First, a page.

The estimated camera motion and the SfM sparse 3D model should have precision comparable or superior to other standard methods. For this reason, the work will start by testing popular SfM implementations like Bundler SfM[42], which will serve as a baseline for the further tests. This referred implementation assumes global shutter images, so modeling the rolling shutter should considerably improve the result on video sequences, specially when dealing with relatively fast rotation and translation motions.

1.1 Structure-from-Motion

As mentioned before, SfM is the simultaneous estimation of 3D structure and camera poses. Finding structure-from-motion presents a similar problem as find- ing three dimensional structure from stereo vision. In both instances, the cor- respondence between images and the reconstruction of 3D object needs to be found, [7].

To find correspondence between images, 2D features such as corner points (edges with gradients in multiple directions) need to be tracked from one image to the next. The feature trajectories over time are then used to reconstruct their 3D positions and the camera’s motion. There is a vast variety of 2D features packages, SIFT[28], SURF[4], ORB[36], KLT[38], etc, which allow the user to extract and track 2D interest points between consecutive images.

illustration not visible in this excerpt

Figure 1.1: Typical structure-from-motion pipeline. Raw data (white boxes) is normally compressed in the form of sparse 2D point features before usage. The blue boxes depict standard methods using epipolar geometry and simpler linear systems to find an initial estimate of the next poses and features. Bundle adjustment BA (red) is used to refine the previous steps to an optimal estimate, normally taking a larger part of the problem into consideration.

Once visual matches were found, they can be used to initialize the reconstruc- tion pipeline as shown on figure 1.1. Epipolar geometry can be used in order to estimate the relative pose between the first two cameras. However, the latter technique cannot be used on the additional images since its pose estimate is up to a scale and conserving the scale between the two independent estimates is not trivial. Nevertheless, the 2D matches can be already triangulated using the first camera pose estimates and their 3D coordinates can be easily used in order to acquire a scale consistent pose estimate for the following images. The latter technique is typically known in the computer vision community as Perspective- n-Point (PnP). Figure 1.1 also shows an intermediate bundle adjustment (BA) step after each one of the before mentioned steps. BA is a nonlinear refinement step, which can be repeatedly used to improve the estimate, as we see next.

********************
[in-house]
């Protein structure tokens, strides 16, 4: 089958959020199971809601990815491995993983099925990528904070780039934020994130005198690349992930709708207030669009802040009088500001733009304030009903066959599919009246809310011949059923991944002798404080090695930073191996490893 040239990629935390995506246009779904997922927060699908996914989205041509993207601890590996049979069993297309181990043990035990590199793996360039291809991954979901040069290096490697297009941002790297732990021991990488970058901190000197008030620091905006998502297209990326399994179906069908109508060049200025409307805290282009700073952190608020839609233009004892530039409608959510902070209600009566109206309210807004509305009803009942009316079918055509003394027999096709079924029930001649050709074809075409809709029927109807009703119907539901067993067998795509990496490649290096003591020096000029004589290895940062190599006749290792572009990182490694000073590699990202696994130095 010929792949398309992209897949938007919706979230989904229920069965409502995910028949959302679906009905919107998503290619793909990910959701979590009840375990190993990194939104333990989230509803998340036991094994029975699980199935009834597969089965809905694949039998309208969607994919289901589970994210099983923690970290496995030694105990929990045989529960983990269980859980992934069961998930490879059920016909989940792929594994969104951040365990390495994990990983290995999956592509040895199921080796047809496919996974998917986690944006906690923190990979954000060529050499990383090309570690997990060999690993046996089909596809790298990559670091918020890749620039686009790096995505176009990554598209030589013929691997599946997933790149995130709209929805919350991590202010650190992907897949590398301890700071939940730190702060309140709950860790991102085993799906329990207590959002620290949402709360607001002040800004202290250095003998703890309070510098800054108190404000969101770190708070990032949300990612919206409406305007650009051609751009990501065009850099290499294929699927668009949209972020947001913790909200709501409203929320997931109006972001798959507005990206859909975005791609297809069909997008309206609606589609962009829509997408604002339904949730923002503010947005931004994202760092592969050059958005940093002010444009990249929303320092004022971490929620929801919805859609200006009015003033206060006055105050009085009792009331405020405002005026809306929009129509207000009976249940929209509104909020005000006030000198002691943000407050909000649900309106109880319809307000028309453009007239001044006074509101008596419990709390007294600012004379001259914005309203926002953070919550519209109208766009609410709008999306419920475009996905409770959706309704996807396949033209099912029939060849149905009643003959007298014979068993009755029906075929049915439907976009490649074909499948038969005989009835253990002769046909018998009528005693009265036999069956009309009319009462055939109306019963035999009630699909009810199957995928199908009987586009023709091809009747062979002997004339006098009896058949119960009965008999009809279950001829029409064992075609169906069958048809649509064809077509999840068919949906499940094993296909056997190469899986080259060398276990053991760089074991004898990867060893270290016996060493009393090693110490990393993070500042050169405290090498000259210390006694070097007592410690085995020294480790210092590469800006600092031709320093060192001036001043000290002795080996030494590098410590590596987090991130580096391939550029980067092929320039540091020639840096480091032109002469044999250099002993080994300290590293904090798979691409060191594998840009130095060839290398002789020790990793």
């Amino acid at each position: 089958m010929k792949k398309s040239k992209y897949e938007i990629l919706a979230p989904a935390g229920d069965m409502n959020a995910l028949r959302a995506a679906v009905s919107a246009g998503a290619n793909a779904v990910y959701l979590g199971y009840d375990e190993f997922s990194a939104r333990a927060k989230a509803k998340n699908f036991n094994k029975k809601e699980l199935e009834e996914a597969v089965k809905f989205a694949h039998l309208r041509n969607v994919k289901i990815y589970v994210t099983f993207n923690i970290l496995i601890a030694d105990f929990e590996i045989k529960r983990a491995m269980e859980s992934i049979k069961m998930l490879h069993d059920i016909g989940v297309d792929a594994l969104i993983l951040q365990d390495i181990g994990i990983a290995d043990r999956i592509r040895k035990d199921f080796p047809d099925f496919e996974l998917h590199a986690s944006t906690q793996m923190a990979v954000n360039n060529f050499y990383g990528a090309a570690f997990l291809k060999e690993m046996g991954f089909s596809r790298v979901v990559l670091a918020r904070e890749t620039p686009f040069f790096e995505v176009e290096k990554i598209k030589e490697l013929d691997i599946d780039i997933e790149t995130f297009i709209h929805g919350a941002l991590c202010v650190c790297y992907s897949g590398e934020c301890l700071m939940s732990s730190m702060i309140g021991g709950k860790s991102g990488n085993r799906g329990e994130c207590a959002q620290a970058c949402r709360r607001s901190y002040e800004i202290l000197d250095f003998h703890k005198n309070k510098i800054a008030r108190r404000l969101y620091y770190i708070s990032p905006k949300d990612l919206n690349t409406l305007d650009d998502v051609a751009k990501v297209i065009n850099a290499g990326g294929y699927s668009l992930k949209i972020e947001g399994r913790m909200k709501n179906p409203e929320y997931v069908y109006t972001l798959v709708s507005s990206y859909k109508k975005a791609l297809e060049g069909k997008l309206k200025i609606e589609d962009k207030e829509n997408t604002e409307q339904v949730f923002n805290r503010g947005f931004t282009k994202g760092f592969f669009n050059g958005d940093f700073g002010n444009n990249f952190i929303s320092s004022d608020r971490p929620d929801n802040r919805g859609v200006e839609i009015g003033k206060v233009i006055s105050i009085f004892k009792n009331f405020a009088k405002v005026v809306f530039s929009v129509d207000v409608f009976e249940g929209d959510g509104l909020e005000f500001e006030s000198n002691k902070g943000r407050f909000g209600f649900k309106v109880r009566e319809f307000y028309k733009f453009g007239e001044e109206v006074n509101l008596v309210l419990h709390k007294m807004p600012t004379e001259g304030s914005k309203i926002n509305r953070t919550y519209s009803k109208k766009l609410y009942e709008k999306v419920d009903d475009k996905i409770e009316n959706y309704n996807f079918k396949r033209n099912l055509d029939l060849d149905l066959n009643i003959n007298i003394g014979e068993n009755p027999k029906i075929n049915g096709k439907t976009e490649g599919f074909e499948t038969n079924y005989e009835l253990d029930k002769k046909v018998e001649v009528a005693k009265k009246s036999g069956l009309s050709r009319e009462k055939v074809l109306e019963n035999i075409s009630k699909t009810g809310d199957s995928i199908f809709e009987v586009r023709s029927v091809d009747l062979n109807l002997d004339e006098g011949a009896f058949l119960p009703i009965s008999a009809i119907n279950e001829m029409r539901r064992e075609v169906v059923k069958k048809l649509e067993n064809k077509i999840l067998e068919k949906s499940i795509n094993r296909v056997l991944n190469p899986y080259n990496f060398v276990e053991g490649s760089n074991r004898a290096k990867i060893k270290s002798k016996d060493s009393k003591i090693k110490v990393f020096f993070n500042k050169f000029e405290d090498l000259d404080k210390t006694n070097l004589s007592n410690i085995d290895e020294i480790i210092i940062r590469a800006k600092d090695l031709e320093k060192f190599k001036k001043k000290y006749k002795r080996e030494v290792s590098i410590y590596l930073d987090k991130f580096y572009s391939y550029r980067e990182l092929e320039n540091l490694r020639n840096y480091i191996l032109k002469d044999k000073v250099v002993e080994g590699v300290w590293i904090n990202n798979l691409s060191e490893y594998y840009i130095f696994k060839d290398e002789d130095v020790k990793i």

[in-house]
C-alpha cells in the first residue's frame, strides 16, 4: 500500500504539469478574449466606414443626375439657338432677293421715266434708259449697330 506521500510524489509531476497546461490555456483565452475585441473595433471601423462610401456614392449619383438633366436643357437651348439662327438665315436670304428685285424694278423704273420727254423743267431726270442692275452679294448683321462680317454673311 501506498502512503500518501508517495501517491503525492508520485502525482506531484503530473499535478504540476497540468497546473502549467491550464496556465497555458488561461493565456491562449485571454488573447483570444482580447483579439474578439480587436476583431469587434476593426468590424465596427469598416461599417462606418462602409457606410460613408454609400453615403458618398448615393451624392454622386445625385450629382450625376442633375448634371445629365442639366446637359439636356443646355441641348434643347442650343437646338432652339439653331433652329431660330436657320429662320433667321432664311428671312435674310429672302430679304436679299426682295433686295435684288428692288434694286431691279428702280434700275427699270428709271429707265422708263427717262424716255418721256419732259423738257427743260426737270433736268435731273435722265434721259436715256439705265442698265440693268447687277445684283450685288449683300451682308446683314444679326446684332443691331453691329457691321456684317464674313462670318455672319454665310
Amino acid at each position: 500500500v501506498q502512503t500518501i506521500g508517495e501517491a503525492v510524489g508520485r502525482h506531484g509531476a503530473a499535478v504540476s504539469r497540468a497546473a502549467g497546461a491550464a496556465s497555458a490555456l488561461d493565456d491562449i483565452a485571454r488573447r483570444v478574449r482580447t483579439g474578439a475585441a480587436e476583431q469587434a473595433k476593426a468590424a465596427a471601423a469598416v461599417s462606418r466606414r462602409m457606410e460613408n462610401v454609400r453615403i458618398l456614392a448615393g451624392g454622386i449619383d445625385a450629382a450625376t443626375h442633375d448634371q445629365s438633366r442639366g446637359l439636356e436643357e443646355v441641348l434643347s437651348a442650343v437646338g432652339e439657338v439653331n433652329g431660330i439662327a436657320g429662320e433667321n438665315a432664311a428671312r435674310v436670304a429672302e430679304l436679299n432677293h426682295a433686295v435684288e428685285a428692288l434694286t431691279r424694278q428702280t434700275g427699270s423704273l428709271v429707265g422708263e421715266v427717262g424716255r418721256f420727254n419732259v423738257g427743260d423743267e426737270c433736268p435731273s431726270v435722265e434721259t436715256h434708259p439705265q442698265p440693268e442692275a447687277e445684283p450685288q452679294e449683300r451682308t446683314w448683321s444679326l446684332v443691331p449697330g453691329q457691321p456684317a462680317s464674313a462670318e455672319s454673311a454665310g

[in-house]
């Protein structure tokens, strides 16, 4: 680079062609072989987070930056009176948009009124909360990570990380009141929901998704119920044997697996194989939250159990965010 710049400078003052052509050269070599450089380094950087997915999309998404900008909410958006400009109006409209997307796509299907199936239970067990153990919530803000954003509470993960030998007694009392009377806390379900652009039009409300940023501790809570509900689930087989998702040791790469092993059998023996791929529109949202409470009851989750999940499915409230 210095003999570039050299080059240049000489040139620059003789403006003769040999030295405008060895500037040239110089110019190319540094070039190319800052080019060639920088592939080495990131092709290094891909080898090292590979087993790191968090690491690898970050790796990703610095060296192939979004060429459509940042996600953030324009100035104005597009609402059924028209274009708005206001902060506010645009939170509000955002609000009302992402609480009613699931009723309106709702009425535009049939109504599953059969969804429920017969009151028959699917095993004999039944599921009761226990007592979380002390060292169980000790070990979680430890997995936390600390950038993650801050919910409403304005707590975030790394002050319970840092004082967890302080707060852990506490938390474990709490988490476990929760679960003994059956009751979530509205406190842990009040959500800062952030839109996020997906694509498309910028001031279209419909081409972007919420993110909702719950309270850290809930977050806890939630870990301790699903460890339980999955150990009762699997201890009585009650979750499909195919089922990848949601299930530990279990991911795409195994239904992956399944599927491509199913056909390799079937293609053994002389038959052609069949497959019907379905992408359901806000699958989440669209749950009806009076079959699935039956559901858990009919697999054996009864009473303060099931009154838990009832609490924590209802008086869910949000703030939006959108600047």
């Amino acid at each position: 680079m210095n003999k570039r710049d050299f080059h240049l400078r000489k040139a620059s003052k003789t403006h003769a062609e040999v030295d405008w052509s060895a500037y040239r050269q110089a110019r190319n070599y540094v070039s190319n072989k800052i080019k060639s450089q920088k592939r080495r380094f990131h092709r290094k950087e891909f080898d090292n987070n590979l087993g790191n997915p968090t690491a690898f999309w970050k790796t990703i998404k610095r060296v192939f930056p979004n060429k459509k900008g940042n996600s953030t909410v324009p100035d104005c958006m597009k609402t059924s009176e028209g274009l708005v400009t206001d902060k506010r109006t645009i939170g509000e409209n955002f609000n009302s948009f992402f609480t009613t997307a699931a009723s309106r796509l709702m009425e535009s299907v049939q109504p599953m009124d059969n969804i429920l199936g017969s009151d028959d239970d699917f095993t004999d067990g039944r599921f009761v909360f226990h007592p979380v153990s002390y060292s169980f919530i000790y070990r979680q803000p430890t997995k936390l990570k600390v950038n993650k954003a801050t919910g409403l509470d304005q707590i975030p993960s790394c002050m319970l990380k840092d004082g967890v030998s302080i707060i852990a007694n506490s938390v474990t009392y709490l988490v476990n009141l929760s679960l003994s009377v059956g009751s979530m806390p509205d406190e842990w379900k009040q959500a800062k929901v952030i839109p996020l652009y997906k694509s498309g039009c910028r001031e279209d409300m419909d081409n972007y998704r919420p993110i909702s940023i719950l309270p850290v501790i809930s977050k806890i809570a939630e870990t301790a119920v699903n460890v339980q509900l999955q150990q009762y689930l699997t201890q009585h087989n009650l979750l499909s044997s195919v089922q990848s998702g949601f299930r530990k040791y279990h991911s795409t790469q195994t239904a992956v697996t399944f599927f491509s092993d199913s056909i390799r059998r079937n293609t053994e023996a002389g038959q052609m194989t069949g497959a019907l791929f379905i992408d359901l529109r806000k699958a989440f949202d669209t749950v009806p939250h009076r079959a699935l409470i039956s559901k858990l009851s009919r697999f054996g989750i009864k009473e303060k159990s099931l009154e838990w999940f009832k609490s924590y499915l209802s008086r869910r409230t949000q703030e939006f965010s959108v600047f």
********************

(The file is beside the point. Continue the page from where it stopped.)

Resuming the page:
1.2 Bundle Adjustment

Bundle adjustment is the optimal jointly estimate of 3D structure and camera parameters (camera pose and/or calibration). Optimal means that the parameters are refined by minimizing some cost function that quantifies the model fitting error, and jointly that the solution is simultaneously optimal with respect to both structure and camera variations.

The name refers to the bundles of light rays tracing from their 3D features to each one of the camera centers, which are optimally adjusted with respect to both feature and camera parameters. Equivalently, the whole 3D structure and camera parameters are adjusted together in one bundle. Bundle adjustment is simply a large sparse geometric parameter estimation problem, the parameters being the combined 3D feature coordinates, camera intrinsics and extrinsics.

This mathematical method has a long history in the photogrammetry and geodesy literature and has been typically formulated as a nonlinear least squares problem [8, 17, 43, 2, 46]. In computer vision, BA is often used as a refining step in SfM pipelines as it generally requires a reasonably good initialization of the parameterization, specially when working with robust loss functions as we will see in chapter 3.